Having previously criticized the City Council for not recognizing the importance of providing the public with an opportunity to weigh in on and hear the council publicly discuss issues that are largely dealt with in closed session, it's only fair to commend them for Monday night's candid and open discussion.
The city and school district have been negotiating behind closed doors for months over the renewal of a complicated lease for 27 acres at the former Cubberley High School site that was originally penned in 1989 as a way to help the schools deal with a financial crisis brought on by declining enrollment.
Back then city leaders, with support from the Weekly, rallied to help the district by entering into an agreement that was essentially a funding mechanism designed to transfer city funds to the needy school district. The deal had three components: The district agreed not to sell off or redevelop unused school sites; the district provided space for after-school child care at each elementary school; and the city agreed to lease the closed Cubberley High School.
Today, with built-in escalators, the deal is transferring more than $7 million each year from the city to the school district, or about 4 percent of the district's budget. The city then leases out space at Cubberley to a variety of users and uses some itself, but generates barely enough income to simply pay for the operating expenses, with nothing offsetting the lease payments to the school district. The city is taking a bath on this deal, and with its expiration at the end of the year the time has come to rein it in.
Over the last 25 years, about $136 million has been transferred from city coffers to the school district.
During the depths of its financial problems, it was appropriate for the city to step up, successfully pass the utility tax and use some of that money to help out the schools. But no one dreamed that 25 years later this transfer of money from the city to the school district would still be taking place, especially given the district's current healthy financial condition.
The city is seeking relatively minor concessions in the lease-renewal negotiations compared to what it could and should be asking for. It wants to eliminate the $1.8 million a year currently being paid for the covenant not to develop or sell school sites that were considered surplus back in 1989, but which are now being utilized as schools or are lucratively leased. It also wants to end the cost-of-living increases that have driven up the lease costs.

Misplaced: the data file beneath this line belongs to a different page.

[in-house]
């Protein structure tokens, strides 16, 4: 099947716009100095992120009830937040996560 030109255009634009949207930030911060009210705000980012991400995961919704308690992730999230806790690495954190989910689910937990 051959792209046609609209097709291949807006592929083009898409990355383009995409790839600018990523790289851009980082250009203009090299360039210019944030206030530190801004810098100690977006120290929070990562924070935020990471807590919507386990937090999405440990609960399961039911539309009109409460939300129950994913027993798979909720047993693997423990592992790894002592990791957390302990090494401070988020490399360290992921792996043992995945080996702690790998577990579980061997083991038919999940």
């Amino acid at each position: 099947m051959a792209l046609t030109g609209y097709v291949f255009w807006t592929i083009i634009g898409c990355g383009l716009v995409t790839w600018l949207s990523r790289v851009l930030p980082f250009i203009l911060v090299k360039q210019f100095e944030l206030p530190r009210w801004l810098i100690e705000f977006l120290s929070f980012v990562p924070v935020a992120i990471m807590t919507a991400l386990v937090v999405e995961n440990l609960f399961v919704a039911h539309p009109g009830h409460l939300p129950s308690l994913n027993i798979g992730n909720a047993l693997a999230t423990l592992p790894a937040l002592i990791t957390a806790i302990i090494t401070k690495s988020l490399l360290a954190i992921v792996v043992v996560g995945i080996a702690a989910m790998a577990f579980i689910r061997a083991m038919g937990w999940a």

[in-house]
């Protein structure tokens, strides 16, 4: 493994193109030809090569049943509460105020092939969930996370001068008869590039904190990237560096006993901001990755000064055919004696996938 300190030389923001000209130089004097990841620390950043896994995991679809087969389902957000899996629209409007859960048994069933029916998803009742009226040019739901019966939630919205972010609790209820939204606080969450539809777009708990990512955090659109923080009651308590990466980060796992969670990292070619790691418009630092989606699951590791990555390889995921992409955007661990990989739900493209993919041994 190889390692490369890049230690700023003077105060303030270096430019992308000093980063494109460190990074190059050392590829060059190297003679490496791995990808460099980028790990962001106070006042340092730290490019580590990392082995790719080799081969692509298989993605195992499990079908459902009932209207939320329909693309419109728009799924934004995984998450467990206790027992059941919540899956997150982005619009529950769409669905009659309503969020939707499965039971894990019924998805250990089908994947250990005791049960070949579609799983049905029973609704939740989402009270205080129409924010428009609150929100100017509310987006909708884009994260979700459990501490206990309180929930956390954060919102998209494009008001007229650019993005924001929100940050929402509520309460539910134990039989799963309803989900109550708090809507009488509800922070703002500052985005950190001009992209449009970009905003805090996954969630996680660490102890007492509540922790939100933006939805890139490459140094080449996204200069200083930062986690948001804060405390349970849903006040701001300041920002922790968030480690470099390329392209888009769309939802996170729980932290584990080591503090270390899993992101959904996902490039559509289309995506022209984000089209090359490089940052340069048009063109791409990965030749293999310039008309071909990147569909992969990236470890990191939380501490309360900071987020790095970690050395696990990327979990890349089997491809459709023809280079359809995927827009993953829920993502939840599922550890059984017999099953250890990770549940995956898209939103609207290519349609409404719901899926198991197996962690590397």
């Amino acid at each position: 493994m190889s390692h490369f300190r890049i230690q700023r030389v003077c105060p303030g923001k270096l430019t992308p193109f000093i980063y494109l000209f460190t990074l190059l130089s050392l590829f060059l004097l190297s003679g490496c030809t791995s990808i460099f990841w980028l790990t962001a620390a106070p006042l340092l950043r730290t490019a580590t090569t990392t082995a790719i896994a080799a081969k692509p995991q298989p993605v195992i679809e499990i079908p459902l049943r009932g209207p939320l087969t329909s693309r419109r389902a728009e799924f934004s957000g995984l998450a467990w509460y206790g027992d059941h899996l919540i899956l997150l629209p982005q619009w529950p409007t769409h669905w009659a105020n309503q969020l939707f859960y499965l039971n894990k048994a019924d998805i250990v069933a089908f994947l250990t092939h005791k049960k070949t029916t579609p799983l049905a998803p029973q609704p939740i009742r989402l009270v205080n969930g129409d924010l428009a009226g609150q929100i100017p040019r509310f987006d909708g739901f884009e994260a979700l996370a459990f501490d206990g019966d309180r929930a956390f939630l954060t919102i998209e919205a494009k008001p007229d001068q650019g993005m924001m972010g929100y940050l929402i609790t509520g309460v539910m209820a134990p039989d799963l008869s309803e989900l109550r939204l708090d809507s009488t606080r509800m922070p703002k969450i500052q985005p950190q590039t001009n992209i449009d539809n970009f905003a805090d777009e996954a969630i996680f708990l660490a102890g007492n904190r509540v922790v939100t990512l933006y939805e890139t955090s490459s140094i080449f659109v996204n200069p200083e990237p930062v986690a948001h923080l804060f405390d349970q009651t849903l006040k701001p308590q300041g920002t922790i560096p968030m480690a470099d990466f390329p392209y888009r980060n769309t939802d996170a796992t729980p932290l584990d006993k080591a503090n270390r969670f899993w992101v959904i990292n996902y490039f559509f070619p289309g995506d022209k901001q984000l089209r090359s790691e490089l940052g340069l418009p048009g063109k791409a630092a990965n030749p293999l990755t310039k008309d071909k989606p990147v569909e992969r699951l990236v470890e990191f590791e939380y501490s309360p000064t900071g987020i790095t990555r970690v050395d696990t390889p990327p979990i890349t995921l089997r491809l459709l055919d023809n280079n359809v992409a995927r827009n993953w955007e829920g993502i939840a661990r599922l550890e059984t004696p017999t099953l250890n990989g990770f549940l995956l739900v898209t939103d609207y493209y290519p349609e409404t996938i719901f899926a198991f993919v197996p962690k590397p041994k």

As a result of the open discussion on Monday night, the public learned that the school district is taking the position that the city should continue paying for this covenant, even though the sites are no longer even remotely at risk of development. The school district wants to renew the current agreement without any changes when it expires at the end of the year, a position that is simply indefensible.
Quite appropriately, the City Council voted unanimously in public to affirm what it undoubtedly has been advising City Manager Jim Keene in closed session: There is no longer any legal or moral justification for giving $1.8 million a year to the school district. In fact, the case can be made it is an illegal conveyance of public funds.
As Councilmember Larry Klein, one of the major advocates of the plan 25 years ago, said, "I don't see how anyone can explain to our voters, most of whom are voters in the city and the school district, why the city should be paying for something that has no value."
The council voted to instruct Keene to hold firm with the school district, and several Council members suggested that if the district would not yield then the city should consider not renewing the lease at all.
For its part, the school district has argued that the city has a strong interest in supporting the schools given their importance to the community, and the agreement is an appropriate ongoing investment.
With other important city infrastructure needs and greater-than-expected growth in property-tax revenues for the school district, now is the time to begin phasing out the Cubberley lease without it having negative impacts on the schools.
The City Manager and Council were right to bring news of the impasse to the public and conduct a full discussion of their reasons for insisting on changes to the lease. By its unanimous vote, the Council also demonstrated a powerful united front.
Now it's time for the school board to move quickly to abandon its position on the $1.8 million covenant so it doesn't put the entire lease at risk.